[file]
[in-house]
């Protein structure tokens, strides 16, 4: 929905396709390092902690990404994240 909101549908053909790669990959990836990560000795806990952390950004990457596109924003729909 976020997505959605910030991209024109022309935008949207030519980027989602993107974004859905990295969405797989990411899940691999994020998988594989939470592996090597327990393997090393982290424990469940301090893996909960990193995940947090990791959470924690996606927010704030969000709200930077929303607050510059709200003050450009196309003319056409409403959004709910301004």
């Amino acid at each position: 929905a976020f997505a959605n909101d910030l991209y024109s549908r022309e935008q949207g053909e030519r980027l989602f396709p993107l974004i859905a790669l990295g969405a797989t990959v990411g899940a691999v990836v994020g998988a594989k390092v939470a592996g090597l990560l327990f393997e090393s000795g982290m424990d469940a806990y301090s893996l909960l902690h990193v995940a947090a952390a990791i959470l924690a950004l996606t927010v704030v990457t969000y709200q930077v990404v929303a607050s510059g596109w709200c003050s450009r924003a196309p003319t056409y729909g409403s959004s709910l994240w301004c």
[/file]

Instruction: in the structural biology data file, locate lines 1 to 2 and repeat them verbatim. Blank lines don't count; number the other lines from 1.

[in-house]
């Protein structure tokens, strides 16, 4: 929905396709390092902690990404994240 909101549908053909790669990959990836990560000795806990952390950004990457596109924003729909 976020997505959605910030991209024109022309935008949207030519980027989602993107974004859905990295969405797989990411899940691999994020998988594989939470592996090597327990393997090393982290424990469940301090893996909960990193995940947090990791959470924690996606927010704030969000709200930077929303607050510059709200003050450009196309003319056409409403959004709910301004």